My World Is Gone
If Deadwood (television’s peerless western) could sing it would sound like this. You can hear blood, dust and whisky all rasping in this music, alongside hearts as big as houses, turbulent lives and the looming proximity of death. Anyone who thought the blues was now a musical form condemned to recycle itself should listen to Otis Taylor. You’ll soon hear the magnitude of your error.
This time he has penned a series of elegies about the world that native Americans have lost. He transports himself back to the nineteenth century and creates characters, idylls and crises, whether fictional or historical. Those who decry a “black armband view of history” will not begin to understand how this process is about healing rather than division. But Taylor understands this so well that he can inject sparks of humour and ribaldry (in the blues’ best tradition) into the prevailing open-wound rawness of the sonic world.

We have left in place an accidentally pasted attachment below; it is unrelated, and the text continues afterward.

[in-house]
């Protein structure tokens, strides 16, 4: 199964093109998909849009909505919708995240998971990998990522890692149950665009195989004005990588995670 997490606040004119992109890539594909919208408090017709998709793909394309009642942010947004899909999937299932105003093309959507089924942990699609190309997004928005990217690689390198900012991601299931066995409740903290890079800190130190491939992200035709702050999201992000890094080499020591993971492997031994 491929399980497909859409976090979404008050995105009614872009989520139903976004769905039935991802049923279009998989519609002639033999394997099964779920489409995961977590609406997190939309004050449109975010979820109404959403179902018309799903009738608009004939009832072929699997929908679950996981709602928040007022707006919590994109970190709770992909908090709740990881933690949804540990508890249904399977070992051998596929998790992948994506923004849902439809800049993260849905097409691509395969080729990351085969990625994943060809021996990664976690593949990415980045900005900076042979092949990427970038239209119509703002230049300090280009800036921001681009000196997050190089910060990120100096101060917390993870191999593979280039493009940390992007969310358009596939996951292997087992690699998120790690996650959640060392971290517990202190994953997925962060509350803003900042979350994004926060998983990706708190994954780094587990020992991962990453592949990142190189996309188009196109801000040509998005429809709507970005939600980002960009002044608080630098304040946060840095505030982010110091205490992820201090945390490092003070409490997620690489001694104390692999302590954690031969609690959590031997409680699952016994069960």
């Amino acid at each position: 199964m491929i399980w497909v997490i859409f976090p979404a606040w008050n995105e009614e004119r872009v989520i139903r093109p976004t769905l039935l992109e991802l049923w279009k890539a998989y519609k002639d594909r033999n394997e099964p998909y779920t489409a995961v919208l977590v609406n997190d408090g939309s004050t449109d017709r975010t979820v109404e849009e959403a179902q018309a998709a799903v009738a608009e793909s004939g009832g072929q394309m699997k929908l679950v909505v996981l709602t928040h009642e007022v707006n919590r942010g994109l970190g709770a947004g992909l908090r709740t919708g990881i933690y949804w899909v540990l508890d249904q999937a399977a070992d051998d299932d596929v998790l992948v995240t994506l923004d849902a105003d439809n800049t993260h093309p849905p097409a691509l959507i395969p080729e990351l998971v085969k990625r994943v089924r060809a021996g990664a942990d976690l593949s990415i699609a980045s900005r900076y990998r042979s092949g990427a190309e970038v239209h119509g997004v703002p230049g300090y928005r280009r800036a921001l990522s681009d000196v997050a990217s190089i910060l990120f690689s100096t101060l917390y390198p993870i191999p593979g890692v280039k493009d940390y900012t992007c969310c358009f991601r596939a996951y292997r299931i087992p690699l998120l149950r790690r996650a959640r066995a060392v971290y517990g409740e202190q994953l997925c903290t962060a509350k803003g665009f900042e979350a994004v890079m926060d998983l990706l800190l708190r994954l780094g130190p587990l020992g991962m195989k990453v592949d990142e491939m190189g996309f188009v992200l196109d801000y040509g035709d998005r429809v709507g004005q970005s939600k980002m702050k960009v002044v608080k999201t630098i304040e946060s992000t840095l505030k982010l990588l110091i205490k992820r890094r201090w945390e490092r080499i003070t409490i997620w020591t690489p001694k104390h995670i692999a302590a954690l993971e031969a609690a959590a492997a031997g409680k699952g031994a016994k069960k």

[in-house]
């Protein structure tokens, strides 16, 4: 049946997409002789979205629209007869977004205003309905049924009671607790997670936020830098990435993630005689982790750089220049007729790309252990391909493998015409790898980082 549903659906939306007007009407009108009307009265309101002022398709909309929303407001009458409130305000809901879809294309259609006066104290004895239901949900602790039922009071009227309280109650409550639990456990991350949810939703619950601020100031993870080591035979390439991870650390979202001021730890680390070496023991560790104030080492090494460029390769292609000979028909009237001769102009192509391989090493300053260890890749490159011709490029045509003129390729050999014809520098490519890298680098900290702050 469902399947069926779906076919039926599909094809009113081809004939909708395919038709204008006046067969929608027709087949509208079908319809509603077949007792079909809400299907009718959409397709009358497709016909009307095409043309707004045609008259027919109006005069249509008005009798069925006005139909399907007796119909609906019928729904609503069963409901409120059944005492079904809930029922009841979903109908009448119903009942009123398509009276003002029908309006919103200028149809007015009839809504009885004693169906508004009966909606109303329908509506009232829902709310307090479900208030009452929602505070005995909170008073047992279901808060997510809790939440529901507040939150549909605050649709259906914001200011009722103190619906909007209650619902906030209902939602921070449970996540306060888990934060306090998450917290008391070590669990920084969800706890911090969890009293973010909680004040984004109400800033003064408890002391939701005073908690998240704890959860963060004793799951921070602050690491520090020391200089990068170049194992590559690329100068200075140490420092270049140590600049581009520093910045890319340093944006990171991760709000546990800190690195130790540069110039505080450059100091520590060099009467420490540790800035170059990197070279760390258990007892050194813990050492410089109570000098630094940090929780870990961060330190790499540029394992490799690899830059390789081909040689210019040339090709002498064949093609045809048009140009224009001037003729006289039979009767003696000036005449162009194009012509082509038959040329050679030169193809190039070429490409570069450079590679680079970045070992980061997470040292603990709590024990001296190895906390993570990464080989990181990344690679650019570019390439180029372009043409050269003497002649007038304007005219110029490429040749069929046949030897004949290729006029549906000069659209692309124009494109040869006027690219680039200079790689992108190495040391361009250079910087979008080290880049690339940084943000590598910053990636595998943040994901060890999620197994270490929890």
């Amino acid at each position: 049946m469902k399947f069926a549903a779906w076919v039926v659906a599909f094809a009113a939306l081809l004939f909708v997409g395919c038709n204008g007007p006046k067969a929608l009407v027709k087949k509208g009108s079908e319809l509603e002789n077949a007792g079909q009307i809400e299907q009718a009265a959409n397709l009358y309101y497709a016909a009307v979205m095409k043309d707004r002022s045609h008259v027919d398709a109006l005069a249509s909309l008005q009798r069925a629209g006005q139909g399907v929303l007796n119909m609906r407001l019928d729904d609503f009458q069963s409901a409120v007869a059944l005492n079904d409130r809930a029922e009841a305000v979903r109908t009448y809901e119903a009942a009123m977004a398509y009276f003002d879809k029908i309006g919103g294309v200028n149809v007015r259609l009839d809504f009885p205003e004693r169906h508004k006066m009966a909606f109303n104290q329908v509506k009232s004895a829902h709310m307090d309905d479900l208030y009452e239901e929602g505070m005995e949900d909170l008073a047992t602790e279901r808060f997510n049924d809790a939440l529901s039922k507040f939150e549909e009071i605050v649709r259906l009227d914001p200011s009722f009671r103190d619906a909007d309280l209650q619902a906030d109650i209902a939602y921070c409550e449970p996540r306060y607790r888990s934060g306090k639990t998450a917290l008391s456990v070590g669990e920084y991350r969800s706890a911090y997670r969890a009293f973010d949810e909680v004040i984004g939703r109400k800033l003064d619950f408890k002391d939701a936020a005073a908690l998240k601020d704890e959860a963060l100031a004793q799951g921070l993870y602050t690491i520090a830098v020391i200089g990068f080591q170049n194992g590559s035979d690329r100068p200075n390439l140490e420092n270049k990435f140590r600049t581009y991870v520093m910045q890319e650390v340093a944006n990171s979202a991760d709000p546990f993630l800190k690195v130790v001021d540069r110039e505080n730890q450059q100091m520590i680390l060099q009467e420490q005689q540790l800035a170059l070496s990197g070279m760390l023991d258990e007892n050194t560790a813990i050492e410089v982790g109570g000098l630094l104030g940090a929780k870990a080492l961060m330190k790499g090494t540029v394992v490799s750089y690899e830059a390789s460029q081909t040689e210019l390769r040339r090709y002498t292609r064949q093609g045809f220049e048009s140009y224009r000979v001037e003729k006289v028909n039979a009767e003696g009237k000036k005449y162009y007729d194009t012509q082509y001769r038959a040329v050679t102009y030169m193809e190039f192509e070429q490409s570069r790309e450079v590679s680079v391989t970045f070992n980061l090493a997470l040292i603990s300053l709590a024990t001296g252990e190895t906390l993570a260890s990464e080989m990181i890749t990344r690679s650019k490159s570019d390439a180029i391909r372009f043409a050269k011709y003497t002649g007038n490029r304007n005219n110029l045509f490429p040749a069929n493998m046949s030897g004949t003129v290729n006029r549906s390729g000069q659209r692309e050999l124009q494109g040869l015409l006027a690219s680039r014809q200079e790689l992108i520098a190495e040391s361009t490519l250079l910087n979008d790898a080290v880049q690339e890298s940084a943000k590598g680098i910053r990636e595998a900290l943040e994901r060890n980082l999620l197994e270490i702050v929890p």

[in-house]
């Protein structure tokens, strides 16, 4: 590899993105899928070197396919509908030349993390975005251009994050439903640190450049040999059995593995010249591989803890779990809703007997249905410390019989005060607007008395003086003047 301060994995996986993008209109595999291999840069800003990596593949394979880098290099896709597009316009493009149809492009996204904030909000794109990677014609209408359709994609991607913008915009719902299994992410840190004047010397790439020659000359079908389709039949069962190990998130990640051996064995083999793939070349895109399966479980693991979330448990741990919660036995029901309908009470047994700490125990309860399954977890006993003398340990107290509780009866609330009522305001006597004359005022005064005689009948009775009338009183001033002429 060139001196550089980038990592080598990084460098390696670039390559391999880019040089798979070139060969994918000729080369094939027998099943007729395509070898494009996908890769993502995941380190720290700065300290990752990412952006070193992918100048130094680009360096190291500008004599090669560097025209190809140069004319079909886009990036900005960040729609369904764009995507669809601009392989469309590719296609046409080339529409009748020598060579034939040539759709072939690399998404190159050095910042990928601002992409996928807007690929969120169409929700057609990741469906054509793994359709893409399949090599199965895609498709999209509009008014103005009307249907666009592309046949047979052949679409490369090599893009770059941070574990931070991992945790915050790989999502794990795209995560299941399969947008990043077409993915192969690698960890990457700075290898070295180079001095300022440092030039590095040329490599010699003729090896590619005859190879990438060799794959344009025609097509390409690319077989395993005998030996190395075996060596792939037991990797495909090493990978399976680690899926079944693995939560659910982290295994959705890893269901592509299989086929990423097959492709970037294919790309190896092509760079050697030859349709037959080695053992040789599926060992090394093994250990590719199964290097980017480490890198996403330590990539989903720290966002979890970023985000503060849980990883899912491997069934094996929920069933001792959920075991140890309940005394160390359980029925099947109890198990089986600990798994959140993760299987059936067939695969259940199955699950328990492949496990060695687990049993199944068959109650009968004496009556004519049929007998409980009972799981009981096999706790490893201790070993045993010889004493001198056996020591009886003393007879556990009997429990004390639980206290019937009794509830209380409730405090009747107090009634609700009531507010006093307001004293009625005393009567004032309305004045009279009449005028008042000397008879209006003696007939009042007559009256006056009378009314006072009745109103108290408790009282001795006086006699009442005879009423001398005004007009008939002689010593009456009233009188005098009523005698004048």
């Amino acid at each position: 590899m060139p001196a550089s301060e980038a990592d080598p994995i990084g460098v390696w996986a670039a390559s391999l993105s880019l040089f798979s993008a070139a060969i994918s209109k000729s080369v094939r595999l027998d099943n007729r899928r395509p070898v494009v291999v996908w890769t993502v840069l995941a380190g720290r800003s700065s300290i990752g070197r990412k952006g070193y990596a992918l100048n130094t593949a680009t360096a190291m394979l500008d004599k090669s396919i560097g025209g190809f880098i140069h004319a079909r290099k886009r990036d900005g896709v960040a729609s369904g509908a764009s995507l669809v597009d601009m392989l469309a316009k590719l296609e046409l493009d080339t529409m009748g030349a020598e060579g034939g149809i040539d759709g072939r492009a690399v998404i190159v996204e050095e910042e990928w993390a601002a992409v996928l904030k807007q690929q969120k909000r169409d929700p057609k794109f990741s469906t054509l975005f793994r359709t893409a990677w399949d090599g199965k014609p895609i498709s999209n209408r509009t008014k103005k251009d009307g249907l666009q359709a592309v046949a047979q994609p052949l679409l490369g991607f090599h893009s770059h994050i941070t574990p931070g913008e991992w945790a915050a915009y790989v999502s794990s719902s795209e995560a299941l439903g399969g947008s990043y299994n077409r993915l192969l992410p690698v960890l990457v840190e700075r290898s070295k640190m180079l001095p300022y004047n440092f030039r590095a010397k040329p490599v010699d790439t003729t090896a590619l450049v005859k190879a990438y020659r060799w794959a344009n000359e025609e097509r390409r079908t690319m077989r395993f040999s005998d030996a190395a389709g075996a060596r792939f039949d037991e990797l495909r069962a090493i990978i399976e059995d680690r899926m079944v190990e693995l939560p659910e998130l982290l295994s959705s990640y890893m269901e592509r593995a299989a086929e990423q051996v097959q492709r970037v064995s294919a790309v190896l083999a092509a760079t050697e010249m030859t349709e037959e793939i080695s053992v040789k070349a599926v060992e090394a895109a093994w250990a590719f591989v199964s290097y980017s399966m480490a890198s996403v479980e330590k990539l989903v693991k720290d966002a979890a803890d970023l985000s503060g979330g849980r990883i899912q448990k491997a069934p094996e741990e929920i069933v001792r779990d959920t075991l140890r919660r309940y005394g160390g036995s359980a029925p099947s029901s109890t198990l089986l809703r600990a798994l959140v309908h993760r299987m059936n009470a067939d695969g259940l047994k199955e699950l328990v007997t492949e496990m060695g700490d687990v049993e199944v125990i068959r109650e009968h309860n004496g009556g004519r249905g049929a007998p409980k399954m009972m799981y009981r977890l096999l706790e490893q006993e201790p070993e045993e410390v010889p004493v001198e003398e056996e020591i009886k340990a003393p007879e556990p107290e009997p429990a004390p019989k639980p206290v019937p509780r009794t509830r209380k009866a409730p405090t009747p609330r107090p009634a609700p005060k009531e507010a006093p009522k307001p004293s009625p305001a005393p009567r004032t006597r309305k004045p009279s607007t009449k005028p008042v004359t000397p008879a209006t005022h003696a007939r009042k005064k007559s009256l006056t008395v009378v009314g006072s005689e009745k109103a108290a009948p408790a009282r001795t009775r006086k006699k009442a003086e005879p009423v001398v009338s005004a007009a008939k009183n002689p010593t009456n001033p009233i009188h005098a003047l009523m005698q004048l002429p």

His voice is gruff enough to veil the emotions, but is edged with a howl. His sparse banjo, guitar and mandolin are joined by an even sparser rhythm section, and decorated with glistening lead guitar (Mato Nanji) or trumpet (Ron Miles). The end result is often relentless, sometimes epic – almost ritualistic – in feel and deeply affecting. This, the sound of twenty-first century blues, is not to be denied.